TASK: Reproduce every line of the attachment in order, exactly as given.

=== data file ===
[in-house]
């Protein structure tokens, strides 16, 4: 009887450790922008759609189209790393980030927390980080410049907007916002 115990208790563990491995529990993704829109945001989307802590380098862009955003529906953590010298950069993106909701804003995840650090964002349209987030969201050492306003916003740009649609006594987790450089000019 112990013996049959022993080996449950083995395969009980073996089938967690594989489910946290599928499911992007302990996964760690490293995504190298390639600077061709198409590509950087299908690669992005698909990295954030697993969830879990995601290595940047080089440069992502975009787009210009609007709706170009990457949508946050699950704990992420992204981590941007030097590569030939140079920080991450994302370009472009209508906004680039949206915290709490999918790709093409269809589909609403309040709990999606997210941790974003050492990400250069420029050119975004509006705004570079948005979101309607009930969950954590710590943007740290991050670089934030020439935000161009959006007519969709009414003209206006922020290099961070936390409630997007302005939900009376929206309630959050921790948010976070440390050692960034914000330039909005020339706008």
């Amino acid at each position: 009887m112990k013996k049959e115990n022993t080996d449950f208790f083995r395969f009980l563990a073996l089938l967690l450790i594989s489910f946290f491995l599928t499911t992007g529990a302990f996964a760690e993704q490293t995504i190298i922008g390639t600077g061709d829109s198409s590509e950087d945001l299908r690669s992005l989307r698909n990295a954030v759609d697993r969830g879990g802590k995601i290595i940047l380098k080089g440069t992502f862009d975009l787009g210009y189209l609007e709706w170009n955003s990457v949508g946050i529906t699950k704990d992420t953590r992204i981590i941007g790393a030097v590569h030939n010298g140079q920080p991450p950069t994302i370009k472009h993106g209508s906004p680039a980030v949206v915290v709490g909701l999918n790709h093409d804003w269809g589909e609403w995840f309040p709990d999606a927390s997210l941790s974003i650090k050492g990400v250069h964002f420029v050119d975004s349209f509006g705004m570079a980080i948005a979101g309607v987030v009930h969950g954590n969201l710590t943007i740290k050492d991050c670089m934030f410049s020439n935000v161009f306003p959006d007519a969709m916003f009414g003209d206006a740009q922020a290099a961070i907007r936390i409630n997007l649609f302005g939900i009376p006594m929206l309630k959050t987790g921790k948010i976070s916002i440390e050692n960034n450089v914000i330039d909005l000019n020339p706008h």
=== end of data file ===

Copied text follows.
[in-house]
């Protein structure tokens, strides 16, 4: 009887450790922008759609189209790393980030927390980080410049907007916002 115990208790563990491995529990993704829109945001989307802590380098862009955003529906953590010298950069993106909701804003995840650090964002349209987030969201050492306003916003740009649609006594987790450089000019 112990013996049959022993080996449950083995395969009980073996089938967690594989489910946290599928499911992007302990996964760690490293995504190298390639600077061709198409590509950087299908690669992005698909990295954030697993969830879990995601290595940047080089440069992502975009787009210009609007709706170009990457949508946050699950704990992420992204981590941007030097590569030939140079920080991450994302370009472009209508906004680039949206915290709490999918790709093409269809589909609403309040709990999606997210941790974003050492990400250069420029050119975004509006705004570079948005979101309607009930969950954590710590943007740290991050670089934030020439935000161009959006007519969709009414003209206006922020290099961070936390409630997007302005939900009376929206309630959050921790948010976070440390050692960034914000330039909005020339706008």
């Amino acid at each position: 009887m112990k013996k049959e115990n022993t080996d449950f208790f083995r395969f009980l563990a073996l089938l967690l450790i594989s489910f946290f491995l599928t499911t992007g529990a302990f996964a760690e993704q490293t995504i190298i922008g390639t600077g061709d829109s198409s590509e950087d945001l299908r690669s992005l989307r698909n990295a954030v759609d697993r969830g879990g802590k995601i290595i940047l380098k080089g440069t992502f862009d975009l787009g210009y189209l609007e709706w170009n955003s990457v949508g946050i529906t699950k704990d992420t953590r992204i981590i941007g790393a030097v590569h030939n010298g140079q920080p991450p950069t994302i370009k472009h993106g209508s906004p680039a980030v949206v915290v709490g909701l999918n790709h093409d804003w269809g589909e609403w995840f309040p709990d999606a927390s997210l941790s974003i650090k050492g990400v250069h964002f420029v050119d975004s349209f509006g705004m570079a980080i948005a979101g309607v987030v009930h969950g954590n969201l710590t943007i740290k050492d991050c670089m934030f410049s020439n935000v161009f306003p959006d007519a969709m916003f009414g003209d206006a740009q922020a290099a961070i907007r936390i409630n997007l649609f302005g939900i009376p006594m929206l309630k959050t987790g921790k948010i976070s916002i440390e050692n960034n450089v914000i330039d909005l000019n020339p706008h």